Remarkables /Material type: BookPublisher: New York, NY : Katherine Tegen Books, an imprint of HarperCollins Publishers, Edition: First edition.Description: 295 pages ; 22 cm.ISBN: 9780062838469 (hardcover); 0062838466 (hardcover).Subject(s): Friendship -- Fiction | Family life -- Fiction | Guilt -- FictionSummary: Eleven-year-old Marin and her neighbor Charley hope that by preventing a disaster that occurred twenty years ago, they can save Charley's dad from a future of guilt and self-destructive behavior.
|Item type||Home library||Collection||Shelving location||Call number||Status||Date due||Barcode|
|Books||Altadena Main Library||Children's Collection||Children's New Book Shelf||J HAD||Available||39270004860312|
Enhanced descriptions from Syndetics:
<p>New York Times bestselling author Margaret Peterson Haddix, the master of cliffhangers, delivers a pulse-pounding mystery perfect for fans of Jacqueline West and Kat Yeh, full of secrets, surprises, and the power of family.</p> <p>One minute they're there: laughing and having fun at the house next door. The next minute, the teens are gone. Like magic. Marin can't believe her eyes. Who are they? Can anyone else see them? What makes them so happy?</p> <p>Marin is lonely in this new town of hers and eager to figure out more. Then she meets Charley, who reveals that he knows about them, too.</p> <p>He calls them the "Remarkables." Charley warns her to stay away from the Remarkables--and him. Charley and Marin both have painful secrets they're holding on to, but could solving the mystery of the Remarkables help them both?</p> <p>In addition to building an intriguing world filled with mystery, Haddix also grounds the story with real issues that many children face. Characters deal with the complexities of bullying, the guilt children experience when parents have addiction issues, and the uplifting power found in strong families of all shapes and sizes.</p>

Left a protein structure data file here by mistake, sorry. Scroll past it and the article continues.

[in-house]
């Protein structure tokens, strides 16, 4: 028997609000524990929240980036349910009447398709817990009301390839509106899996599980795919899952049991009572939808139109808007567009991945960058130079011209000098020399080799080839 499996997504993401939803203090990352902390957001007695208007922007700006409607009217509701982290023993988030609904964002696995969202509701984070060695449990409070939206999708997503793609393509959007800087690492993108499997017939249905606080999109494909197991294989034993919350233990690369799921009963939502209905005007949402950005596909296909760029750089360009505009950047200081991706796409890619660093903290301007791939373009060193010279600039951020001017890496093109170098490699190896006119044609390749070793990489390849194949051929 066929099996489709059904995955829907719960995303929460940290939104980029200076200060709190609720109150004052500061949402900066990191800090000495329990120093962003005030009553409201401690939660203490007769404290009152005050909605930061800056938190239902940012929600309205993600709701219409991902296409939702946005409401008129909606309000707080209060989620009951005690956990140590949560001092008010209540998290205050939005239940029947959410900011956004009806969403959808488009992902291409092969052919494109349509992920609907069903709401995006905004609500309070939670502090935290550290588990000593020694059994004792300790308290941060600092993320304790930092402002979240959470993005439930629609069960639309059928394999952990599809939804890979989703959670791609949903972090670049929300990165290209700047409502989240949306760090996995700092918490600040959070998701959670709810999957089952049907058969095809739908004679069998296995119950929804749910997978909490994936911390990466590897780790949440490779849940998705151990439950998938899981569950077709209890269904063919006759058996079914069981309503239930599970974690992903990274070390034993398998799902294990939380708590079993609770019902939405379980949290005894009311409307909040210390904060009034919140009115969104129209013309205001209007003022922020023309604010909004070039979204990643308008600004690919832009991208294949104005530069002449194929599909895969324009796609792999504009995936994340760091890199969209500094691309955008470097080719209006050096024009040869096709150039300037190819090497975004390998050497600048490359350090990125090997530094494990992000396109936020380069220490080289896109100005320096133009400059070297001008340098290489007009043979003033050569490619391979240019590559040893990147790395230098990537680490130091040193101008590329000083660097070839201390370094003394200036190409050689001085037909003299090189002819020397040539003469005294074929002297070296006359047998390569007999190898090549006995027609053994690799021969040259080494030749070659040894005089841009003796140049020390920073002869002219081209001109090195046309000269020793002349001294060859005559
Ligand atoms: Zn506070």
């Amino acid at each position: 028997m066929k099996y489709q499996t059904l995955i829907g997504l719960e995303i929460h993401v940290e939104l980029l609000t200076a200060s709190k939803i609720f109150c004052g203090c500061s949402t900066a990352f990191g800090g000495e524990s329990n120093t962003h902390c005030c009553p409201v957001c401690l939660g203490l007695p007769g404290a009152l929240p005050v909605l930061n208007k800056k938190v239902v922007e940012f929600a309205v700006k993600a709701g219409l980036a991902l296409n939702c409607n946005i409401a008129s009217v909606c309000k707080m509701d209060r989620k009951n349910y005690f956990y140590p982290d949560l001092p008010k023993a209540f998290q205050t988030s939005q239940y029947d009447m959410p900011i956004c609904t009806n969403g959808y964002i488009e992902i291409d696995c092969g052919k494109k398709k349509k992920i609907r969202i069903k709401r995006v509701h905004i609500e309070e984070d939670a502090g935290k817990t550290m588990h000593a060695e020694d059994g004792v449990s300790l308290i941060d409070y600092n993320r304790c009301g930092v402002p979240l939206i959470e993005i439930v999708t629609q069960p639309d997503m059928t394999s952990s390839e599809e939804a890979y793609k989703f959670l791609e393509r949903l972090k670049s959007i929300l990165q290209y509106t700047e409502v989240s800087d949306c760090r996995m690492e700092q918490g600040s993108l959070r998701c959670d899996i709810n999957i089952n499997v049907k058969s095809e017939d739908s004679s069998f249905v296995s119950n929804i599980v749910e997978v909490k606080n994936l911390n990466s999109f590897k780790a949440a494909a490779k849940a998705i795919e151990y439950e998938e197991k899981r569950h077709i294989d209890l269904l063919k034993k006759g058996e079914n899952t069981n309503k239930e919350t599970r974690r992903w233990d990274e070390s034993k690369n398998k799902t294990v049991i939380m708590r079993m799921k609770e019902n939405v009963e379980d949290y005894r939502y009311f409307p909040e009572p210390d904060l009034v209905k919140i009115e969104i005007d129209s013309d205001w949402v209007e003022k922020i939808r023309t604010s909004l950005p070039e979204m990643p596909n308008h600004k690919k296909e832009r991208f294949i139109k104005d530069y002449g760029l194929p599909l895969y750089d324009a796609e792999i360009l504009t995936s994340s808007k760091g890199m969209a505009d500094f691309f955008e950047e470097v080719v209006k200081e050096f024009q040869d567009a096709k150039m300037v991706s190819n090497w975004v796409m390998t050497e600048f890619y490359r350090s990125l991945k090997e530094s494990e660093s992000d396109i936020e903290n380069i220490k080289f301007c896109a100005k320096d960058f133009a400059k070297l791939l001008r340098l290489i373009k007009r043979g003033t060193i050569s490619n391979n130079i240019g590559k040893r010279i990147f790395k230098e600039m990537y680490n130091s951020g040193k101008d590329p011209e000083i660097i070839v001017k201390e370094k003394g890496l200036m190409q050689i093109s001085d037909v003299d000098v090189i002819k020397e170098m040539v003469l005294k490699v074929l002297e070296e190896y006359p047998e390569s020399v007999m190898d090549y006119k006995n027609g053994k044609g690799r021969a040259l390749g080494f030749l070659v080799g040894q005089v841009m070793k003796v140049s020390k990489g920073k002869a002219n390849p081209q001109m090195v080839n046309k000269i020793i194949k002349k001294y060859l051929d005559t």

Eleven-year-old Marin and her neighbor Charley hope that by preventing a disaster that occurred twenty years ago, they can save Charley's dad from a future of guilt and self-destructive behavior.